International workshop on Advances in Active Tectonics and Speleotectonics is being organized in Vienna in September 21 â€“ 24, 2015
A reminder that 14th March is the deadline for submission of abstracts for the "Karst Groundwater at Birmingham" conference.
First publication of three volumes devoted to hypogenic caves in the region of Murcia - Spain.
The registration for the "Summer School on Speleothem Science" will be open from January 26th to April 3rd. The school will be held on 23-29 August 2015 in Oxford, UK, and is aimed at an international audience.
An announce of the 13th International Symposium on Pseudokarst to be held in the Czech Republic 16-19 September 2015
Did you know?
That rappel rack is a long u-shaped steel bar that holds several brake bars and is used for rappelling . see also rappel.?
Checkout all 2699 terms in the KarstBase Glossary of Karst and Cave Terms
Republished from Gabrovšek, F. (Ed.). 2002. Evolution of karst: from prekarst to cessation. Postojna-Ljubljana, Zalozba ZRC, 155-190. Open link
One of the principal aims of hydrogeology is to propose a reasonably adequate reconstruction of the groundwater flow field, in space and in time, for a given aquifer. For example, interpretation of the chemical and isotopic composition of groundwater, understanding of the geothermal conditions (anomalies) or forecasting the possible effects of industrial waste disposals and of intensive exploitation nearly always would require the knowledge of the regional and/or local groundwater flow systems such as defined by Toth (1963). The problem of estimating the groundwater flow field in fractured and karstified aquifers is approached within the framework of a conceptual diagram showing the relationship between groundwater flow, hydraulic parameters (aquifer properties and boundary conditions), distribution of voids and geological factors.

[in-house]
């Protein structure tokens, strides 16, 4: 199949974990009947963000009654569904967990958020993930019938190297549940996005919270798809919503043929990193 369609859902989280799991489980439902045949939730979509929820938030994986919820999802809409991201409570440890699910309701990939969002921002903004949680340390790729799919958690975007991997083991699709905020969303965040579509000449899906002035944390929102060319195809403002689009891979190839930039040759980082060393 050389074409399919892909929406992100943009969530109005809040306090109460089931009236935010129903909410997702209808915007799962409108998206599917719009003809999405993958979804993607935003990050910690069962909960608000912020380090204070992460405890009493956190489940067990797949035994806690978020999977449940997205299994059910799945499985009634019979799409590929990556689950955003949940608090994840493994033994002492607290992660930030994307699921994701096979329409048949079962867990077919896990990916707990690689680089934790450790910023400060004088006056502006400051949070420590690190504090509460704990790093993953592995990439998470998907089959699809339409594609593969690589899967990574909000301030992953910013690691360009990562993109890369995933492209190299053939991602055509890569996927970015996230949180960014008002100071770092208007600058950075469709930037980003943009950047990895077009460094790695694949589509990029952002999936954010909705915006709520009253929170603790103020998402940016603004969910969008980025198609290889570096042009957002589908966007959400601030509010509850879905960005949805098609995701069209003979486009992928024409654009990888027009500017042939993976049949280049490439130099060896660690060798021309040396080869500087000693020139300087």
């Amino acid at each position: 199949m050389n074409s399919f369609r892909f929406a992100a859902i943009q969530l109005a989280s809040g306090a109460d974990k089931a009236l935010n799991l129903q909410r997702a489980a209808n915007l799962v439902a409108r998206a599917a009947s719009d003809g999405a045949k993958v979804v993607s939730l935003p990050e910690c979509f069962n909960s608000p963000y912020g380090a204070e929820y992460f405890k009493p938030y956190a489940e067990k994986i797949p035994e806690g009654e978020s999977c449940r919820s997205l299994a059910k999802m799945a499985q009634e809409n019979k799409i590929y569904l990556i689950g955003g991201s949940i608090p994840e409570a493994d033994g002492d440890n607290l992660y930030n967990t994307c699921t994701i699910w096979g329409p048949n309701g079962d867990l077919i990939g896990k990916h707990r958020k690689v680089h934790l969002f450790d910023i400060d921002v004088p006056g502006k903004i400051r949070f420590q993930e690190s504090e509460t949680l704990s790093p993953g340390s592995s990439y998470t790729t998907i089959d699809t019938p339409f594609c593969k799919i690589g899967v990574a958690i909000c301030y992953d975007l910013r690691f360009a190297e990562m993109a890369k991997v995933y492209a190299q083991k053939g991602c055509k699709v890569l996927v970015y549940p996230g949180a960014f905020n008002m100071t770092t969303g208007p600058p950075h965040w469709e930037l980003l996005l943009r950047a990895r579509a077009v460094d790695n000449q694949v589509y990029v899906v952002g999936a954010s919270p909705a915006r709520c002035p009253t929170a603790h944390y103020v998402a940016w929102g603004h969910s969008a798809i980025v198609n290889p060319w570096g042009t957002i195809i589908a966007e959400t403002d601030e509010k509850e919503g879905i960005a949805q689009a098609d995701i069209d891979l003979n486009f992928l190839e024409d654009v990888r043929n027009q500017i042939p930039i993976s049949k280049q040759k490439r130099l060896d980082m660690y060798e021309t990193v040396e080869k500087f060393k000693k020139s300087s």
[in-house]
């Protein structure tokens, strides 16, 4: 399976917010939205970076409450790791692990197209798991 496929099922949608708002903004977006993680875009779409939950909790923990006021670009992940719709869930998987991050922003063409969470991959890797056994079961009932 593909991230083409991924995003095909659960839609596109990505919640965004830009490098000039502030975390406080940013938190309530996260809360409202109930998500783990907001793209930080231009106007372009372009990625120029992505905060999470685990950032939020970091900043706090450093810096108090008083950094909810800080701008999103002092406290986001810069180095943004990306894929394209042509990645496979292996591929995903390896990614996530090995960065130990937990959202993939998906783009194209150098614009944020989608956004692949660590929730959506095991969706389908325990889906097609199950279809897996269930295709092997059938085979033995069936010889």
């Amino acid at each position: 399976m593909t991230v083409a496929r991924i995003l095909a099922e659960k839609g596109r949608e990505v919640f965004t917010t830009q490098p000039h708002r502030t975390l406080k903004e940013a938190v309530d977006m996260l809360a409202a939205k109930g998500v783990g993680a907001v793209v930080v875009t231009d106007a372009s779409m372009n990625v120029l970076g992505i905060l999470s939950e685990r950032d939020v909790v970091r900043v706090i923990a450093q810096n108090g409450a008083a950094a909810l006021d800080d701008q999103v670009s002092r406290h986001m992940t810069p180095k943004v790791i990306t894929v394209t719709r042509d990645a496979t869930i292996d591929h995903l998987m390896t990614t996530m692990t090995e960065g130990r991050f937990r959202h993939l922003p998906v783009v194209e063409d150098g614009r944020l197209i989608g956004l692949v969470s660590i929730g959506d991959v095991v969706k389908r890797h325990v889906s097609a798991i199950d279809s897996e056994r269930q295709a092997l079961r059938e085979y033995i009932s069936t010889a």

Autoregulation between groundwater flow and karst aquifer properties, duality of karst, nested model of geological discontinuities, scale effect on hydraulic parameters and use of numerical finite element models to check the interpretation of the global response of karst springs are some of the subjects addressed by the author. Inferences on groundwater flow regime with respect to the stage of karst evolution can be made only if the hydraulic parameter fields and the boundary conditions are known by direct observations, or estimated by indirect methods for the different types of karst. Practical considerations on the monitoring strategies applied for karst aquifers, and on the interpretation of the global response obtained at karst springs will complete the paper, which throughout reflects the point of view of a hydrogeologist.